Lucite and 3D Printing

By on March 1st, 2022 in news, Usage

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Stacked Lucite table [Source: Park & Eighth

Charles R. Goulding and Preeti Sulibhavi look at the use of Lucite and similar materials in industry and 3D printing.

Lucite is a high-quality, trademarked product of acrylic resin that was created and developed by DuPont in the early 1900s. This acrylic plastic resin is used primarily in windows and fashionable interior and furniture design due to its strength, crystal transparency, and flexibility along with its resistance to UV rays, wind, and water.

With so many decorative home items such as furniture, lighting fixtures, bathroom fixtures, kitchen and home appliances being 3D printed it should not surprise anyone that Lucite is becoming a go-to material for such objects. Not only for its aesthetic appeal but its durable and often scratch-resistant properties as well.

There is a myriad of consumer products where 3D printed transparent materials are highly useful. They include cosmetics packaging, kitchen products, and food and beverage containers. There are also more functional applications as well, such as acrylic adapters.

3D printed acrylic adapter [Source: ResearchGate

Lucite & 3D Printing

3D printed teeth made from PMMA [Source: Lucite International]

Multi-material 3D printing technology enables the fabrication of translucent parts and components to be more efficient and convenient.

Polymethyl methacrylate (PMMA), commonly referred to as acrylic, is a transparent thermoplastic often used as a more durable substitute or alternative for glass. Therefore, because Lucite is an acrylic-based substance it can be 3D printed.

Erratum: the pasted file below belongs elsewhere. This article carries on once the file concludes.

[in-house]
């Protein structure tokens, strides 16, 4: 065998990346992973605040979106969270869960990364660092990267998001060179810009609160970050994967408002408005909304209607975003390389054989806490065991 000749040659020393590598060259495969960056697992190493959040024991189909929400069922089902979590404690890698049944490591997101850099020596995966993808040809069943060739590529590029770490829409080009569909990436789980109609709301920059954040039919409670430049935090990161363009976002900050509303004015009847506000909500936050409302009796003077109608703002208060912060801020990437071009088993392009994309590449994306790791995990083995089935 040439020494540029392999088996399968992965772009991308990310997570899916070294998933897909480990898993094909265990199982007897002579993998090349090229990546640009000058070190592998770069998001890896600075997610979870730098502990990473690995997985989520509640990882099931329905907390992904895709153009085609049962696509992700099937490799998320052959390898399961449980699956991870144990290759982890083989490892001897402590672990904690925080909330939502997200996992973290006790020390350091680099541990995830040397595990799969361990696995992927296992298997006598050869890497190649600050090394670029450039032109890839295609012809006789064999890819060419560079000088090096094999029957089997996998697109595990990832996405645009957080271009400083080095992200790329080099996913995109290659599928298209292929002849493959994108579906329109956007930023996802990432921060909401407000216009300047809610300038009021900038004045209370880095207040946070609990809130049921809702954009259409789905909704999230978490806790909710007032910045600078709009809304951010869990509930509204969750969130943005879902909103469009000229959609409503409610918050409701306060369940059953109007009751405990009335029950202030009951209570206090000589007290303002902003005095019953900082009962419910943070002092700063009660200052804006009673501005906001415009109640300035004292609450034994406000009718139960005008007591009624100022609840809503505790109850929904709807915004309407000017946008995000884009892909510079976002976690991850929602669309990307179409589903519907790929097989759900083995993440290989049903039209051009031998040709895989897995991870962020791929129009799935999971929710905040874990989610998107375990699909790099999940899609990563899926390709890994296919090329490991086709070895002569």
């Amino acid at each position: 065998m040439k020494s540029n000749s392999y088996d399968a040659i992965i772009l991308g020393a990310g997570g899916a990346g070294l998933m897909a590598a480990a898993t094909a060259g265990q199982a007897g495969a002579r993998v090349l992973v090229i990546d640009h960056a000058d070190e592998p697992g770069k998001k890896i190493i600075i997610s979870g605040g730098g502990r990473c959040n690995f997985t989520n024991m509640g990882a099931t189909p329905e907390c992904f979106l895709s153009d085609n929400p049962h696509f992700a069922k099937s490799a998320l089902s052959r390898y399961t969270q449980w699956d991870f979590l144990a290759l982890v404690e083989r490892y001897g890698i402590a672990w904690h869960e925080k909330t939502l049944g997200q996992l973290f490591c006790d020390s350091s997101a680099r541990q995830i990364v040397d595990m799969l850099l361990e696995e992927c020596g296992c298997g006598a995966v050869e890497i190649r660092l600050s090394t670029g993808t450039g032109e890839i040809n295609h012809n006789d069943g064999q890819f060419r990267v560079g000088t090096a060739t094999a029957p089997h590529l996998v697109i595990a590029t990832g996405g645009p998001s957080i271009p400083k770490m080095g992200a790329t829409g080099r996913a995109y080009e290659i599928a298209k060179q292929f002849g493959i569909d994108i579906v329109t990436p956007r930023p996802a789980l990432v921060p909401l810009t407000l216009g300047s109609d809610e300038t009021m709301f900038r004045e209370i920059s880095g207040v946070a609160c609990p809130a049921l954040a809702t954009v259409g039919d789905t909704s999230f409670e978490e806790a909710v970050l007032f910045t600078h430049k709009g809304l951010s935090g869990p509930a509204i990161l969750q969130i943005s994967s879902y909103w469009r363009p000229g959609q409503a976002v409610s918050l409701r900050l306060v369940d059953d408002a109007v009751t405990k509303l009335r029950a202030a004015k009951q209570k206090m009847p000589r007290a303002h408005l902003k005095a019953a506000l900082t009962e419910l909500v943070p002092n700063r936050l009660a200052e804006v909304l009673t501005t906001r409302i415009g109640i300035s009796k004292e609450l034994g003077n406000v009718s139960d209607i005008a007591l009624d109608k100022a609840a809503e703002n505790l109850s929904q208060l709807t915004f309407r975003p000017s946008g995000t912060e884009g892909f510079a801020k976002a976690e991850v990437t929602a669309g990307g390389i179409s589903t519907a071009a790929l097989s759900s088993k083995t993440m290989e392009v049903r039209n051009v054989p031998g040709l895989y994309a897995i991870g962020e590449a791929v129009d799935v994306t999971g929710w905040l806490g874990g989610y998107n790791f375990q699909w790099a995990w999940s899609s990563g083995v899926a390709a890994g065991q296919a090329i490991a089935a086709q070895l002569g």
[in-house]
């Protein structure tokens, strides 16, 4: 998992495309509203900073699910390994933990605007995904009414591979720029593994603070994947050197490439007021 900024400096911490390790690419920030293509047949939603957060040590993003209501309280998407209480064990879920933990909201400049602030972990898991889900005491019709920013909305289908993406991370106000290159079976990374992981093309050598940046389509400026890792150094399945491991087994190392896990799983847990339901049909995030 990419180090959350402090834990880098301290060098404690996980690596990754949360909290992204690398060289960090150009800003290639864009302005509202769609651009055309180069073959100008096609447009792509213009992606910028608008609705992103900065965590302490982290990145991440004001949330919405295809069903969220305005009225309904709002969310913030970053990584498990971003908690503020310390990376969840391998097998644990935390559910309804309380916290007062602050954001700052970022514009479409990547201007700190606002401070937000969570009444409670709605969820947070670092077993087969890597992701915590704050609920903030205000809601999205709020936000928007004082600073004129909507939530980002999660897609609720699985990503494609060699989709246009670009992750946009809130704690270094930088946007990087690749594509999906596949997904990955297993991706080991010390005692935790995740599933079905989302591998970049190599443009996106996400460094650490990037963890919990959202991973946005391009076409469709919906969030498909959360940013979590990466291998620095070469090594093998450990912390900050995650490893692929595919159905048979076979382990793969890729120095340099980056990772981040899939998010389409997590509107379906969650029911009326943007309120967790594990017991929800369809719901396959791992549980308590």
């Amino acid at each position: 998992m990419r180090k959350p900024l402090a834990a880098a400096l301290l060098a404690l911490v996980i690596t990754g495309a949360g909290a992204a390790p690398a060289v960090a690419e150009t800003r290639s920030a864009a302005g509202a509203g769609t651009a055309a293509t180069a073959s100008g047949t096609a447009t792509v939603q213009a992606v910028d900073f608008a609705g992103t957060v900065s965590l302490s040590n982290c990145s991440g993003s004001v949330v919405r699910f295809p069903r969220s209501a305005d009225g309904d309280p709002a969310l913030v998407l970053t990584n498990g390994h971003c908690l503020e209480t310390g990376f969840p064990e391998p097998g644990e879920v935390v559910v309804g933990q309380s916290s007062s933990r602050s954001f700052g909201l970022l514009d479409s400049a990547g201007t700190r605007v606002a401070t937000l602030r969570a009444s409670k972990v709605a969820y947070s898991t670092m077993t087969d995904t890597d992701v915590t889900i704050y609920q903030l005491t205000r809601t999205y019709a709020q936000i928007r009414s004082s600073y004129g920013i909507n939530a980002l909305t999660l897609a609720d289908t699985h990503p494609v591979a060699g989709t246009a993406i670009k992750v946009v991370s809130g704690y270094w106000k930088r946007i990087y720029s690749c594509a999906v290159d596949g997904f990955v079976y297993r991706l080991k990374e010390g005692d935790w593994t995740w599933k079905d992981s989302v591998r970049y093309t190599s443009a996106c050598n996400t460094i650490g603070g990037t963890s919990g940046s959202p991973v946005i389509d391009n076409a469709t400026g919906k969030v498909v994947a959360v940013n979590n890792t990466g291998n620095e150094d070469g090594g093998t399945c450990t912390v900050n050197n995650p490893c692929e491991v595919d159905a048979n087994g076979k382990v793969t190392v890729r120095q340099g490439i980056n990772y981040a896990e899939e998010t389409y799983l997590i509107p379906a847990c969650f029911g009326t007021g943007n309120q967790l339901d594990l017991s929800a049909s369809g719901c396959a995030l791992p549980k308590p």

Among the more relevant uses of Lucite and 3D printing include med-tech products. One example is using Lucite to replace human teeth. There are companies such as Lucite Diakon and Vertex-Dental that are already creating such teeth.

Uses for Lucite in the medtech industry include hearing aids, prosthetics, and eyewear

VeroClear, a Stratasys PolyJet material, is a transparent substance that simulates acrylic. Like PMMA, VeroClear is used as an alternative to glass. For prototypes that need to simulate glass or clear polymers for eyewear, VeroClear and VeroUltraClear are ideal choices. Nidek Technologies, an Italian company specializing in ophthalmology R&D, used VeroClear to prototype a special new optic device.

The Research & Development Tax Credit

The now permanent Research and Development (R&D) Tax Credit is available for companies developing new or improved products, processes and/or software. 

3D printing can help boost a company’s R&D Tax Credits. Wages for technical employees creating, testing, and revising 3D printed prototypes can be included as a percentage of eligible time spent for the R&D Tax Credit. Similarly, when used as a method of improving a process, time spent integrating 3D printing hardware and software counts as an eligible activity. Lastly, when used for modeling and preproduction, the costs of filaments consumed during the development process may also be recovered.

Whether it is used for creating and testing prototypes or for final production, 3D printing is a great indicator that R&D Credit eligible activities are taking place. Companies implementing this technology at any point should consider taking advantage of R&D Tax Credits.

Clear Things Up 

It appears Lucite is here to stay. The 3D printing industry can be certain there will be more demand for fabricating various items with this material. Many major 3D printing companies, such as Stratasys, are ready for this trend to continue.

By Charles Goulding

Charles Goulding is the Founder and President of R&D Tax Savers, a New York-based firm dedicated to providing clients with quality R&D tax credits available to them. 3D printing carries business implications for companies working in the industry, for which R&D tax credits may be applicable.

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